I have had poor results renting to x felons. Every situation is different, but I'd be disinclined to do it again given the trouble I've had. I'd take a better applicant even if I had to drop rent to get them.
@Jon Klaus is right on this one. Why would you rent to a felon if you don't have to? And the truth is that you really don't have to. There are tenants out there with clean records. Ever hear what a grow op does to a house? Mold issues, fire risk, undesirables. Move on to the next applicant even if you have to swallow some vacancy.
@Antonio McGuire Don't rent to this guy. "...it was three months ago..." You are asking for disappointment. EDIT: If I read it correctly, both adults have a criminal history. DON'T RENT TO THEM. They were CONVICTED of Possession with Intent to Sell. Stick their names in here: http://webapps6.doc.state.nc.us/opi/offendersearch.do?method=view and see what else you can find. You are asking for trouble renting to them.
Do you know for sure if it was a grow house, possession with intent to sell could have been a charge trumped by a over zealous cop, such as in the potential tenant having it in multiple small baggies, possibly having a gram scale, etc. both of which can be explained away, the scale, as applicant may of wanted to weigh pot to ensure amount, and having multiple baggies, they may have "forgot" where their stash was, and bought another. A lot of poor people may buy 1 nic bag at a time, if a cop searched their car, and found multiple bags with small amounts in each or even full, that may have resulted in the intent to sell charge. I would not have a problem renting to a felon, as long other criteria works out, such as them being respectful, having references, making the right amount etc. I think that if everyone got in trouble for everything they have done, most likely everyone would be felons. For instance in Florida a 12 yr old was arrested and jailed for throwing a pecan at a bus. A Pecan! He was being charged with a third degree felony of throwing a deadly missile.Also in Florida it is a misdemeanor to drive within 500 ft behind a ambulance. So if you are driving 499 ft behind a ambulance in traffic, you could be charged with a misdemeanor. As you can see, it can be pretty easy to get a criminal record. I would want to look beyond applicant having a felony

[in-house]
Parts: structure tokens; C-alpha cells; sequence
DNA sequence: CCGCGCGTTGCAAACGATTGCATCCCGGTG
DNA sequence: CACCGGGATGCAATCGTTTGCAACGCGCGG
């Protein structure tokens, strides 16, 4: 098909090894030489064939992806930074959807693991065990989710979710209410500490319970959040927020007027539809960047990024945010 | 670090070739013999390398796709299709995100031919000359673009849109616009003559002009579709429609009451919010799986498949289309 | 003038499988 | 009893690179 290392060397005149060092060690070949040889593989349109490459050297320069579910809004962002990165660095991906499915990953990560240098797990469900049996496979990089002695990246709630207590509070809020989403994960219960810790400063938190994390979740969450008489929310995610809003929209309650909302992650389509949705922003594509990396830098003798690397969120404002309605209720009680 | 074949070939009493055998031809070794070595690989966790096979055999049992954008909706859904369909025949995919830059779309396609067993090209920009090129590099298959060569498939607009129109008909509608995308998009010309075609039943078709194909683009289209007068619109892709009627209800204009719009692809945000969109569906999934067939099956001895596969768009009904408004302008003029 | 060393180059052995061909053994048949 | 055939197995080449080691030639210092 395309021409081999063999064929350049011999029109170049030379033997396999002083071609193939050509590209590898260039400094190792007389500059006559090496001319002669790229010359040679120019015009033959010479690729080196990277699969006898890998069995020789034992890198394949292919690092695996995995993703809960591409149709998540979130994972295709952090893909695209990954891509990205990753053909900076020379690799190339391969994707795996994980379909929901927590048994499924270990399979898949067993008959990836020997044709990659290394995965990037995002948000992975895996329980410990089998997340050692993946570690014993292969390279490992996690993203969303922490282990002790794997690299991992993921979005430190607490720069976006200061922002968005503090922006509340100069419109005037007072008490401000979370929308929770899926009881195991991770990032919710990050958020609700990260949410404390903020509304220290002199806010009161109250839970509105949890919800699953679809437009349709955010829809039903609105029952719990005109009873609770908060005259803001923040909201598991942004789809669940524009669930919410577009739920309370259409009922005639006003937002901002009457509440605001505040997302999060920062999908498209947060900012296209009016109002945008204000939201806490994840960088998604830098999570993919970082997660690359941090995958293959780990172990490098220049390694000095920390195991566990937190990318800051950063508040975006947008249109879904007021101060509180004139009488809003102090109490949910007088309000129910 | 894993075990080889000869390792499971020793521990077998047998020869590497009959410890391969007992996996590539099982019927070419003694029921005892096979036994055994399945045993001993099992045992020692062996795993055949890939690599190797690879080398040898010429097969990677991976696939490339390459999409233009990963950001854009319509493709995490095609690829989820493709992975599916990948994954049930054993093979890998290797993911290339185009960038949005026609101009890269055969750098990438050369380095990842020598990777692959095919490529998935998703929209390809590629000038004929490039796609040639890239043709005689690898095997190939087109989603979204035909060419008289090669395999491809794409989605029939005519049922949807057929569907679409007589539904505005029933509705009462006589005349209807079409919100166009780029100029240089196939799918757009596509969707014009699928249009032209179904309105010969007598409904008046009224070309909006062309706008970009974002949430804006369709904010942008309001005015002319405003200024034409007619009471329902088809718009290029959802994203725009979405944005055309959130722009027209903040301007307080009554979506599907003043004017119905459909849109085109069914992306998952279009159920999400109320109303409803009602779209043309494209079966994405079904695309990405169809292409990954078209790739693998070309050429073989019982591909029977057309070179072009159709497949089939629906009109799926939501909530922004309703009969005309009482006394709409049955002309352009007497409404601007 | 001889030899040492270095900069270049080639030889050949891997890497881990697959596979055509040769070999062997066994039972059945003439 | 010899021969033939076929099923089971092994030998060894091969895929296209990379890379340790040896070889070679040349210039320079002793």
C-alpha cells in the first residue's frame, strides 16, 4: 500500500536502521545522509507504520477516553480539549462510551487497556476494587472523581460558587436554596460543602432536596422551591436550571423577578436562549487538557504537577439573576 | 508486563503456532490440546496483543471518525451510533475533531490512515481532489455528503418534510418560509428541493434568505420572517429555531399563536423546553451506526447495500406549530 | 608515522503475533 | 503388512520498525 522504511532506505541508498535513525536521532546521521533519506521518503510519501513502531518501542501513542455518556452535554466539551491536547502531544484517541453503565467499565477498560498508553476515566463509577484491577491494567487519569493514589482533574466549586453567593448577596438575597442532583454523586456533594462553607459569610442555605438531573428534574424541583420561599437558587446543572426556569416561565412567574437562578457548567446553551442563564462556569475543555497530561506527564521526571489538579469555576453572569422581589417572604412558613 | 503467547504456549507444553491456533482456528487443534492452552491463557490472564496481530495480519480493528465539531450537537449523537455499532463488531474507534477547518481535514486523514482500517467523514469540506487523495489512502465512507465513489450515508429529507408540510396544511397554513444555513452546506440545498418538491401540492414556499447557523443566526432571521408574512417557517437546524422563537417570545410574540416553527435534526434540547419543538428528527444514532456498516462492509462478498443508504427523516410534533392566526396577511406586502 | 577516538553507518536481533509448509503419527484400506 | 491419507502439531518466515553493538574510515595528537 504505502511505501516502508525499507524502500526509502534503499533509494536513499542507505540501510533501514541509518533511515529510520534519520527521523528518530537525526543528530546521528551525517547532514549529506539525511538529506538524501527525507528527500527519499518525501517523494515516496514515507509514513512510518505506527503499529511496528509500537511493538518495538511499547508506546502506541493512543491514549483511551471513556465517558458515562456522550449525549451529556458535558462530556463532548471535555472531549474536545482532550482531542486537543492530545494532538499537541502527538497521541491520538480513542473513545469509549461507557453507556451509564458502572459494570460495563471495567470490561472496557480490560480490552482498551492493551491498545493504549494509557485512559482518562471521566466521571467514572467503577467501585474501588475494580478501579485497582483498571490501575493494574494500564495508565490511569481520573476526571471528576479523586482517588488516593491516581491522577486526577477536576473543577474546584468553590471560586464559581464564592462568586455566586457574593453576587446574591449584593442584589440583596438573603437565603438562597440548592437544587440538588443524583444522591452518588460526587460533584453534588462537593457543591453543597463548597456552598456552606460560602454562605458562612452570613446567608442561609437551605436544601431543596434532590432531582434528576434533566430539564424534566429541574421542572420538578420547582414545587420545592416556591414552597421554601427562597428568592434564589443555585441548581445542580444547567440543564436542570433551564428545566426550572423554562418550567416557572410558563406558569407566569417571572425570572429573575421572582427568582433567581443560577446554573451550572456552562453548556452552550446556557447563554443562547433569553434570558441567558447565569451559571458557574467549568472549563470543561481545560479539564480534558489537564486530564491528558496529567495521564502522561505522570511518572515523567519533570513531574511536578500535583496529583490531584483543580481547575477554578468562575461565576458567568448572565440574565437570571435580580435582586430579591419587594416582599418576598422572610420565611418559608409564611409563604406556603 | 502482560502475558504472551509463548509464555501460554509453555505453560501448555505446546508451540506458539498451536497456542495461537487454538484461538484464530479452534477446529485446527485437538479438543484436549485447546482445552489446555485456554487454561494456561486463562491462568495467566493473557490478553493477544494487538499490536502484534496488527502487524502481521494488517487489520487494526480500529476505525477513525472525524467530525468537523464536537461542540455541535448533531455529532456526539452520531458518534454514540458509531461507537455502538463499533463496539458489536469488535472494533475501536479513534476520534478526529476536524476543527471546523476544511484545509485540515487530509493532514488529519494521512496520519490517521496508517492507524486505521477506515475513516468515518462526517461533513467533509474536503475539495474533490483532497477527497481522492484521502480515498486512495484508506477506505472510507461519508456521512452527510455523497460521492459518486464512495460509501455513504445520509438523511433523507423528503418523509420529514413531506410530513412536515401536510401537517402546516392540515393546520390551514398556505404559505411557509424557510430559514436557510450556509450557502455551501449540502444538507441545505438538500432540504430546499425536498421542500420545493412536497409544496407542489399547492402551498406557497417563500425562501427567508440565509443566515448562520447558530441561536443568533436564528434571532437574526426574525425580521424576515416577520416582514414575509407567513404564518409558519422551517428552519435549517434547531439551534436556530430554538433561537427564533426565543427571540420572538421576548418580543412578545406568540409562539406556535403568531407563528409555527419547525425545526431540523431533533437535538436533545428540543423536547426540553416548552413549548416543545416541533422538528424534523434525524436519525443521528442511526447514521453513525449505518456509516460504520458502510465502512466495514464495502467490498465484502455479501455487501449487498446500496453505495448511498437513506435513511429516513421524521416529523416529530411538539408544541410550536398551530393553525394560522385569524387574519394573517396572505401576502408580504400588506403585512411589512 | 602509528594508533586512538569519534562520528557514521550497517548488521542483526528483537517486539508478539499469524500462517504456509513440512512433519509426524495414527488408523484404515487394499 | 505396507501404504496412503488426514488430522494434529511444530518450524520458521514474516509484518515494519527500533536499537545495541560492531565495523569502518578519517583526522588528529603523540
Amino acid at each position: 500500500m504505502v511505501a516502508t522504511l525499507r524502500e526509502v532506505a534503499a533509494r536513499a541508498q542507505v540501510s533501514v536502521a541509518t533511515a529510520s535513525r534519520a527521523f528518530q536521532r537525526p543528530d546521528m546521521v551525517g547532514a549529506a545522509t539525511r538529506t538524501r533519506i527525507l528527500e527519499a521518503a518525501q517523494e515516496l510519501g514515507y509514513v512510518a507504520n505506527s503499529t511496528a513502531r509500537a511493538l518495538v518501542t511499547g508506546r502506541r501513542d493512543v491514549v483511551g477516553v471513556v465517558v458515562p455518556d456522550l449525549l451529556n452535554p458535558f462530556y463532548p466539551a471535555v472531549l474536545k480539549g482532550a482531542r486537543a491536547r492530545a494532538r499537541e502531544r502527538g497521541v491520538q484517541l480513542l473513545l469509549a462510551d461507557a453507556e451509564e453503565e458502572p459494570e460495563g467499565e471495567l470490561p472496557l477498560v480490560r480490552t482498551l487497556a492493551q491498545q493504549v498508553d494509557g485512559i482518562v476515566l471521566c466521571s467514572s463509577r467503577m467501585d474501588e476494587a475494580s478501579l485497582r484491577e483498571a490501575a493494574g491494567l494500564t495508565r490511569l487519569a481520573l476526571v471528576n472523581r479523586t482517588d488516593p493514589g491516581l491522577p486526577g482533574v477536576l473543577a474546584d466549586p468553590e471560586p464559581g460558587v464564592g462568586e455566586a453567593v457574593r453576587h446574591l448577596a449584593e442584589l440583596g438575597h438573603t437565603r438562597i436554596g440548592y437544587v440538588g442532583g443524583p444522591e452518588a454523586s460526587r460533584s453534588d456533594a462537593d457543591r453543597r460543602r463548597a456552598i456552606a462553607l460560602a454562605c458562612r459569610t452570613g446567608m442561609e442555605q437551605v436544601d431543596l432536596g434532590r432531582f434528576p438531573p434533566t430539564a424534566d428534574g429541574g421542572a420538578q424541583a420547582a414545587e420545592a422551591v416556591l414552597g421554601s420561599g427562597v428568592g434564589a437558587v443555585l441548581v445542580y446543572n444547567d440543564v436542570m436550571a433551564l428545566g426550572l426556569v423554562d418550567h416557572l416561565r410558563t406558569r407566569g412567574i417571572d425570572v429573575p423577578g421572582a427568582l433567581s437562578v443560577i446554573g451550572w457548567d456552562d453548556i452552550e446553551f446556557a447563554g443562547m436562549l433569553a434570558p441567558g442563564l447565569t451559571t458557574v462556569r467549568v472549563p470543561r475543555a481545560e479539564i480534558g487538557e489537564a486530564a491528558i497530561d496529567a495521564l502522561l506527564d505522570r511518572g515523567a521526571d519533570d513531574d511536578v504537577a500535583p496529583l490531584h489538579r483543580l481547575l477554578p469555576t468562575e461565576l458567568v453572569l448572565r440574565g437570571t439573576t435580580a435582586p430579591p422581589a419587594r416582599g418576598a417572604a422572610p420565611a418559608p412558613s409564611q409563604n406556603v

with all due respect, I completely disagree with your post. PWITS is a serious charge. Have you listened in on any court cases with such charges? I have. The defendants are not some guy selling a joint at the state fair or college student sharing a joint at a party.